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Sweet Heart of the Sandveld

Sweet Heart of the Sandveld

Mar 2016

Words and pics Keri Harvey 

“If you’re the post office lady, you’re supposed to know everything – even though I don’t really want to,” says Joline Coffee with a smile, as she sorts the day’s letters into piles. Joline came to visit her parents in 1993, and stayed. “I love it here,” she adds. “It’s unpretentious, beautiful and unspoiled. Just yesterday when I was walking home from work I heard the Fish Eagles calling. The fauna and flora is really fantastic.” 

Joline is a member of the local tourism body and says Redelinghuys is the place for people who love nature and stillness. “And it’s even more beautiful in springtime,” she says, “with the white daisies and pink Sandveld lilies. And Verlorenvlei wetland has more than 200 bird species. Fish Eagles are still my favourite, though.”

It’s just 160 kilometres from Cape Town, on the R366 between Elands Bay and Piketberg, but arrival in Redelinghuys is tinged with time warp. There’s a new tarred road leading me here – completed in late 2015 – and winding across the reeded Verlorenvlei. The village – population 574 in the 2012 census – has just one tarred road, along with one police station, post office, library, clinic, church, take-away and bottle store. But there are two schools and three cafés, all set in scattered bluegum trees. Many of the homes boast beautiful Victorian architecture and deep verandas; others are thick-walled Sandveld houses under cool thatch, because summers in Redelinghuys can be scorchers.

“Come let’s take a drive,” says Joline, “there’s somebody special I’d like you to meet.” A short trip down dust roads, and we are at Tannie Kaaitjie se Boskombuis. She welcomes us warmly, wearing her pink, frilly bonnet – traditional attire for riel dancing. 

Tannie Kaaitjie Swart arrived in Redelinghuis 25 years ago and says she’s living her heart’s desire here. “I can shear sheep, hitch a donkey cart, ride a horse, tan skins, sew clothes, make a garden, play guitar and dance the traditional riel,” she says. “The only things I can’t do are read and write.” But that’s no problem to her because she cooks from pictures in recipe books and magazines.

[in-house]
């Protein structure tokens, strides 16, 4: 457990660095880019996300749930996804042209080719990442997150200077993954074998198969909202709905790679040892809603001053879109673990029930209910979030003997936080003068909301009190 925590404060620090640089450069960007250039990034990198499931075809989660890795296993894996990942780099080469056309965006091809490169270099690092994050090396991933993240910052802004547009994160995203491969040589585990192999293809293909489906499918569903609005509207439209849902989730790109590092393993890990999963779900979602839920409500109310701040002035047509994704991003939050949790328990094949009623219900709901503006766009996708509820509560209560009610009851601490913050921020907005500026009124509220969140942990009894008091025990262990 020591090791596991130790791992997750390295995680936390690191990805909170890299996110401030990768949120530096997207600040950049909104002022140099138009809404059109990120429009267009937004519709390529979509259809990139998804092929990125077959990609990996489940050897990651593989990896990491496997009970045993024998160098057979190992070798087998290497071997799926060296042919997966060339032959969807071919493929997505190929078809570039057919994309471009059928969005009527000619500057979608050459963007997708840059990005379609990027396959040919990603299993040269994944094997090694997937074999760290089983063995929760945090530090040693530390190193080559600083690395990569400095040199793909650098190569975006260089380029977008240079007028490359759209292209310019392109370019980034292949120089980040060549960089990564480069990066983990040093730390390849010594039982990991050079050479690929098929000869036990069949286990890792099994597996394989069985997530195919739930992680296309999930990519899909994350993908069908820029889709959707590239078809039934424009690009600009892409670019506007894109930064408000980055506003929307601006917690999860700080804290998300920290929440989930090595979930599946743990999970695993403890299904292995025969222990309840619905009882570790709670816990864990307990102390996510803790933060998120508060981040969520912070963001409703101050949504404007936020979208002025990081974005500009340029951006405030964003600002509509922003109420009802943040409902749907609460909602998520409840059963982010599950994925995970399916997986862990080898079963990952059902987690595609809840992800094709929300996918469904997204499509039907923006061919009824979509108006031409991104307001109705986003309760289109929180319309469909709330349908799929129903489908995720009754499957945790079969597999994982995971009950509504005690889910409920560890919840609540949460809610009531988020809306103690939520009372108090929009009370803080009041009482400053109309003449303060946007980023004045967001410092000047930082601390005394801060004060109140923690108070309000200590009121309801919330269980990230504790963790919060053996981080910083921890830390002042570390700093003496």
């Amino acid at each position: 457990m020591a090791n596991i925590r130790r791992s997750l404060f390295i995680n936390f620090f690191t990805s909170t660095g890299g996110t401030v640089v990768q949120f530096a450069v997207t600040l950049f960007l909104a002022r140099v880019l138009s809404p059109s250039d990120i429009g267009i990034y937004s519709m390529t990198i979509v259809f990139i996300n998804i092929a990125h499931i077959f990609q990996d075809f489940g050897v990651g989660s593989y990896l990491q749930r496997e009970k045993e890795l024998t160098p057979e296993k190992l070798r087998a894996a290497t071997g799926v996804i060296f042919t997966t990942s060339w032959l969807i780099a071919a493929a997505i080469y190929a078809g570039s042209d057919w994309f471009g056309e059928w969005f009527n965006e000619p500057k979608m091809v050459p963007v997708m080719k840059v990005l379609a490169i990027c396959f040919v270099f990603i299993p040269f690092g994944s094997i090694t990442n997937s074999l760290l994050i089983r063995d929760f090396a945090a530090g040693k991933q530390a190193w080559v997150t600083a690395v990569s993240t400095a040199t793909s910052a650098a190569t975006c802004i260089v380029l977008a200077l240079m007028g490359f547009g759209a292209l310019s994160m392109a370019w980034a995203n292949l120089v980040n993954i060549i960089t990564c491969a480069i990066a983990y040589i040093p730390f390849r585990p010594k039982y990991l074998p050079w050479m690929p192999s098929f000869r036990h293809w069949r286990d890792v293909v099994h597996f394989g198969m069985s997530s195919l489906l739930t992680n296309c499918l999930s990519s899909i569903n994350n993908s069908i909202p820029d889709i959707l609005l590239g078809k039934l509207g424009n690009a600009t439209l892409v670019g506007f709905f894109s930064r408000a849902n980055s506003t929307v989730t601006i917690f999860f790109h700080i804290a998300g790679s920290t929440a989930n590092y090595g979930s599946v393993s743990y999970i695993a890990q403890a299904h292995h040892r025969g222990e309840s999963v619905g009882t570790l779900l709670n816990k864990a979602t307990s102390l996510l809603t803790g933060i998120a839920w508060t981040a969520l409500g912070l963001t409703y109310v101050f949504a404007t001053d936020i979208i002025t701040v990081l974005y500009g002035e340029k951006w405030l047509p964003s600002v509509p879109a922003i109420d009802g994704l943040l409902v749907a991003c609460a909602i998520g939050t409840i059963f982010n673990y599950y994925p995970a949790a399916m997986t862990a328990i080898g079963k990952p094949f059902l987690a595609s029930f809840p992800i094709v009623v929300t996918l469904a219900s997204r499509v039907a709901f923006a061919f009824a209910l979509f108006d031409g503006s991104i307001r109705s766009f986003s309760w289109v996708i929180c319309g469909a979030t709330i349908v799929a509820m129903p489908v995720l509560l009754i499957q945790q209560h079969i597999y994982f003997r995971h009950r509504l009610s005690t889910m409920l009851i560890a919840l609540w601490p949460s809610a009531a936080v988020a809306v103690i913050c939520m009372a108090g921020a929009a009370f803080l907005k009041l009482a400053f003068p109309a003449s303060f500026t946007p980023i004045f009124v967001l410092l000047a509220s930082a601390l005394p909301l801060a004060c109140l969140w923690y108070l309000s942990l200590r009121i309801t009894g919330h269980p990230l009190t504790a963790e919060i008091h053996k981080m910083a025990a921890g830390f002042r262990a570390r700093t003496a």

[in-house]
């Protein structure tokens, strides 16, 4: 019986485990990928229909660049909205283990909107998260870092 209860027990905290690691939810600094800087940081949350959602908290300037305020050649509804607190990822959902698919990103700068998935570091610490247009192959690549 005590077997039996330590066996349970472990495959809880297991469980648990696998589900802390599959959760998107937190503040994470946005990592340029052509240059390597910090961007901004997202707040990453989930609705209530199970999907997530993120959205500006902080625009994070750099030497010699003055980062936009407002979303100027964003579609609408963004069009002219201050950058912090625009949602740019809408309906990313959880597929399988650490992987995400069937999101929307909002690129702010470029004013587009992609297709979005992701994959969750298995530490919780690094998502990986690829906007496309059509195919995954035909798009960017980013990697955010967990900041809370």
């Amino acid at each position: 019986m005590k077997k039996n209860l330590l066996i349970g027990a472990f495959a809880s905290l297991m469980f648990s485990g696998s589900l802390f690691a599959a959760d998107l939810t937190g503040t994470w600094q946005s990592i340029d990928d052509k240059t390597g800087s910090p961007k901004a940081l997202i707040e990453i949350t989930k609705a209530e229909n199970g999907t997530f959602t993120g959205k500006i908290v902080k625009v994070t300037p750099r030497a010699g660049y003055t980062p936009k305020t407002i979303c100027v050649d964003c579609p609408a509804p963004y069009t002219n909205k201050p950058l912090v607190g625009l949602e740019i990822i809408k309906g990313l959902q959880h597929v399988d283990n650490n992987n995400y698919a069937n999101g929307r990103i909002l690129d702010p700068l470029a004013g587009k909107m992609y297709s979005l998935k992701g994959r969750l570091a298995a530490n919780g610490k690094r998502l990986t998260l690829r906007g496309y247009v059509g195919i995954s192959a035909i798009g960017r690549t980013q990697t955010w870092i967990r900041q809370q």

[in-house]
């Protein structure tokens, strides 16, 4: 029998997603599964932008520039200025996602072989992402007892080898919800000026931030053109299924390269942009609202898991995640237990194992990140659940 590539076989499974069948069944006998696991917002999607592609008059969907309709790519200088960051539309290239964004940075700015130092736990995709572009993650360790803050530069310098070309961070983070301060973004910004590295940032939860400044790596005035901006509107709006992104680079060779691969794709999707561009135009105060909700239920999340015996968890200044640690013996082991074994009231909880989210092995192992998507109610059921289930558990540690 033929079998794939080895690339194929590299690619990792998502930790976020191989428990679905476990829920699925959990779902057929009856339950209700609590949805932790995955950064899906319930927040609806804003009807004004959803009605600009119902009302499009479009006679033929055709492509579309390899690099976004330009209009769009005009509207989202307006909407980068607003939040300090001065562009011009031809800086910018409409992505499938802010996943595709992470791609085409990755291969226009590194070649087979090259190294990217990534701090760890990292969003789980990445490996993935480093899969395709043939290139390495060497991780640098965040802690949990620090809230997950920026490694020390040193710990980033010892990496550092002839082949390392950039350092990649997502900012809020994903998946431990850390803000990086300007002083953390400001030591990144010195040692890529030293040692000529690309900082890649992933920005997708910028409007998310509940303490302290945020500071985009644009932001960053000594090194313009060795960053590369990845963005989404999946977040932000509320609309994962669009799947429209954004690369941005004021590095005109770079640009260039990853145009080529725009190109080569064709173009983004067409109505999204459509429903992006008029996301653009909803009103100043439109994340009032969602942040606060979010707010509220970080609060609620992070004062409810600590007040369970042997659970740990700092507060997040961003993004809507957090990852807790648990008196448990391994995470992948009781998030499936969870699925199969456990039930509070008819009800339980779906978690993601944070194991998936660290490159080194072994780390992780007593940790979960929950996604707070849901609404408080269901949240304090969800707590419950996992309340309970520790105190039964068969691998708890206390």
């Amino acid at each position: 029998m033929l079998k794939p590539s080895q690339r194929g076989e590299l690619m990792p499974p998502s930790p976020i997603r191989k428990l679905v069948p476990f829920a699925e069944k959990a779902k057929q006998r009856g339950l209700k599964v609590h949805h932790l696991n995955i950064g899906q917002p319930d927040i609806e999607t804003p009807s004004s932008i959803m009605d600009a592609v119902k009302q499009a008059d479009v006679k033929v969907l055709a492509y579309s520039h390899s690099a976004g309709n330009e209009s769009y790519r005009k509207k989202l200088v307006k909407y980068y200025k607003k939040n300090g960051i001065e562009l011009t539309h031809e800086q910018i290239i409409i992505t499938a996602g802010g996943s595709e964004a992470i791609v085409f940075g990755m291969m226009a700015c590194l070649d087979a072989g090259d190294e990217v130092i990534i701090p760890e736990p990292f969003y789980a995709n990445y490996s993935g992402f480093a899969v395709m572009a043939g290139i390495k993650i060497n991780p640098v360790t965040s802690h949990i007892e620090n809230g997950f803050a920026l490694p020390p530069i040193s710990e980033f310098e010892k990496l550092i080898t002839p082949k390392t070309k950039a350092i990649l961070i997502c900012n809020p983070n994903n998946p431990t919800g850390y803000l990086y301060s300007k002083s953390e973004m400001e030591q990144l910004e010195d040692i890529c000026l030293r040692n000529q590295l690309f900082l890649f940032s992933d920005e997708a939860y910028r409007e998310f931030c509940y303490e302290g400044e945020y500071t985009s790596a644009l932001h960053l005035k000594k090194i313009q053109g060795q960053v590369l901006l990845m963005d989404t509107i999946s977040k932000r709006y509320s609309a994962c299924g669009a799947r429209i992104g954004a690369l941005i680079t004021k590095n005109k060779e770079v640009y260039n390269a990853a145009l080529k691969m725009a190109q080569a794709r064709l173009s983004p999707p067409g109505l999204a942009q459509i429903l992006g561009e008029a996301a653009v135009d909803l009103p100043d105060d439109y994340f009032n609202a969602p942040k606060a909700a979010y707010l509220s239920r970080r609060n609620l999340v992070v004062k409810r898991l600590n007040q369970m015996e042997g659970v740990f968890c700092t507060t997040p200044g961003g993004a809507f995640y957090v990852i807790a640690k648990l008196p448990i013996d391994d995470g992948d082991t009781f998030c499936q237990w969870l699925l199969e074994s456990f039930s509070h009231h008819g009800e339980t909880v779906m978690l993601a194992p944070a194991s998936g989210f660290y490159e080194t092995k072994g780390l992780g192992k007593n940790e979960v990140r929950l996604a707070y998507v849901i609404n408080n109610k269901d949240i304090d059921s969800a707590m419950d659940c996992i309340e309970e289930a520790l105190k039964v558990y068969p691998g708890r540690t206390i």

Joline’s ‘boskombuis’ is a colourful and creatively decorated shelter alongside her little home. This is where guests can relax and enjoy Tannie Kaaitjie’s authentic Sandveld cooking. She’s renowned for her clean tripe, fishcakes and liver cakes, sweet-potato and pumpkin dishes, fire- and oven-baked breads. With a week’s warning, she’ll cook up a storm – the menu of your choice – and dazzle you with hospitality and kindness. 

As we head down the hill back into the village, Joline explains that Redelinghuys was first documented by Olof Bergh in 1682, when he led a copper-prospecting expedition here from St Helena Bay. But it was the Redelinghuys family, on insistence from the daughter, who donated land for the church to be built on, and so gave the town its name.

As I was photographing the majestic steepled church next morning, a policeman in civvies stops to chat. “I saw you in town yesterday,” he says, “and wondered if you had met Oom Hannes Carstens.” He points down the road. I tell him I’m heading there shortly because Oom Hannes is synonymous with Redelinghuys. His 3D murals adorn the village, and it’s difficult to tell just what is real and what is clever paintwork.

“You see that one,” says Oom Hannes with a wry smile as we meet. “I caught him stealing guavas, but I don’t think he’ll do it again.” He points to a ground level window with a face peeping through it – but it’s all paint. There are owls nesting in the pitch of the roof, cracks with creepers growing through them, Fish Eagles in mid flight, and we haven’t yet stepped into his house.